Thanks For Sharing
Dir: Stuart Blumberg. US. 2012. 112mins
The daily lives of sex addicts are explored in satisfying, but not always compelling, ways in Thanks For Sharing, a dramatic comedy that probably could have done without a lot of the comedy. Mark Ruffalo and Tim Robbins lead a talented ensemble in screenwriter Stuart Blumberg’s directorial debut, but by trying to bring a misunderstood disease to the masses, the film sometimes shies away from darker and more interesting terrain.
Thanks For Sharing is a more accessible approach to the subject, observing how different sufferers learn to cope with an illness that’s often stigmatised.
Thanks For Sharing comes to the Toronto Film Festival looking for a distributor, and the betting is that the film’s starry cast, which also includes Gwyneth Paltrow, will help attract buyers. Although 12-step programmes and sexual addiction might not be commercially tantalising hooks, they’re treated in a broad, mainstream way here that will perhaps make them palatable to the general public.
Set in New York, the film focuses on a group of men (and one woman) in a support group for sexual addiction. Mike (Robbins) has been sober for well over a decade and believes wholeheartedly in the importance of attending meetings, a philosophy he’s instilled in Adam (Ruffalo), an environmental consultant who’s been sober five years and is finally willing to take a chance on a relationship when he meets Phoebe (Paltrow), a recent breast cancer survivor.
Additionally, there is Neil (Josh Gad), a doctor who won’t take his addiction seriously, and Dede (Alecia Moore, better known as pop superstar Pink), who wants to be able to relate to men outside of sex.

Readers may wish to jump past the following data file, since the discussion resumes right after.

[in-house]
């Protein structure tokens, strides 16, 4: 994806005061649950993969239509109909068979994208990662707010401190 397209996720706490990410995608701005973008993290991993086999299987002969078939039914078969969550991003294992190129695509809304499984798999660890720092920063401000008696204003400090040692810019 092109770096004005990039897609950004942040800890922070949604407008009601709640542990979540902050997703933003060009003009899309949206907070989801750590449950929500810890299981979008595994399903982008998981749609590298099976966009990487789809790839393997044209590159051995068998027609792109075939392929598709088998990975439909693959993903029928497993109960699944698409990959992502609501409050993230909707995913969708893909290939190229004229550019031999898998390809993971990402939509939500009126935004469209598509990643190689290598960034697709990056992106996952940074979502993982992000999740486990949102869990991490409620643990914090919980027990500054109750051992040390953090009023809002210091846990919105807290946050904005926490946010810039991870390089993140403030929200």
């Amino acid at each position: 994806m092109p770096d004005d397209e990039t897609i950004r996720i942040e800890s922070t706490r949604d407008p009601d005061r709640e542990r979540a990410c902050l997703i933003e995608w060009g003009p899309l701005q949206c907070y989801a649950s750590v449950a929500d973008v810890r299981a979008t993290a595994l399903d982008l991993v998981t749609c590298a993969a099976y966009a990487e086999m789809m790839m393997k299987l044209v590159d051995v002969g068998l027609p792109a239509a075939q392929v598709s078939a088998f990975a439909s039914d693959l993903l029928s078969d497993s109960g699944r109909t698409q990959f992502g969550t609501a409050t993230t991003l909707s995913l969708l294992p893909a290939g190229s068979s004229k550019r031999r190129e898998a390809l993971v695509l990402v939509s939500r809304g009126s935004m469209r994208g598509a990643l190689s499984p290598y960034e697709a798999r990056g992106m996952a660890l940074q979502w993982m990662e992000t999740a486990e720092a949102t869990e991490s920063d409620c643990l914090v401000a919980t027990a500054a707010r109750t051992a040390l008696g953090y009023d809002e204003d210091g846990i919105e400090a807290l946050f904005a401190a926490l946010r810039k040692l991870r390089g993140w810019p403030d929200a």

In his writing career, Blumberg has been able to blend comedy and drama successfully. (He wrote the underrated Edward Norton starrer Keeping The Faith and co-wrote the Oscar-nominated screenplay for The Kids Are All Right.) But with Thanks For Sharing, which he wrote with Matt Winston, he’s far more skilful dealing with the inherent drama of the situation. If last year’s Shame tackled sexual addiction with a stark, brooding tone, Thanks For Sharing is a more accessible approach to the subject, observing how different sufferers learn to cope with an illness that’s often stigmatised.
Of the different storylines, Adam and Phoebe’s is the most engaging, examining a new relationship that’s constantly threatened because of Adam’s disease. (He has yet to shake the negative connotations he’s associated with sex, and Phoebe previously dated an alcoholic and swore she’d never again get involved with an addict.) There’s a gentle honesty in their scenes, and Ruffalo and Paltrow have a relaxed, flirty chemistry that makes it easy to root for their relationship.
Less satisfying is Neil’s growing friendship with Dede, which clearly has been positioned as the “lighter” portion of this three-pronged narrative. Moore is actually quite confident and sexy as the no-nonsense Dede, but her interactions with goofball Neil are silly and sitcom-y rather than genuinely funny.
Somewhere in the middle is Mike’s uncomfortable reunion with his estranged son (Patrick Fugit), who like Mike has battled substance abuse but rejects his father’s fanaticism about 12-step programmes.
This subplot opens the door to the film’s most intriguing notion — that these friends’ devotion to each other and their meetings is, in its own way, as addictive as their illness — but Blumberg gives this idea short shrift, instead settling for a film with relatively tidy character arcs and feel-good storylines where everybody reconciles in the end. There are those who would argue that Shame was too severe in its exploration of addiction’s destructive power. If that’s the case, then Thanks For Sharing can be faulted for being too lightweight.
Production companies: Olympus Pictures, Class 5
International sales: Voltage Pictures, www.voltagepictures.com
Producers: William Migliore, David Koplan, Leslie Urdang, Dean Vanech, Miranda de Pencier
Executive producer: Edward Norton
Screenplay: Stuart Blumberg and Matt Winston
Cinematography: Yaron Orbach
Production design: Beth Mickle
Editor: Anne McCabe
Music: Christopher Lennertz
Main cast: Mark Ruffalo, Tim Robbins, Gwyneth Paltrow, Josh Gad, Joely Richardson, Patrick Fugit, Alecia Moore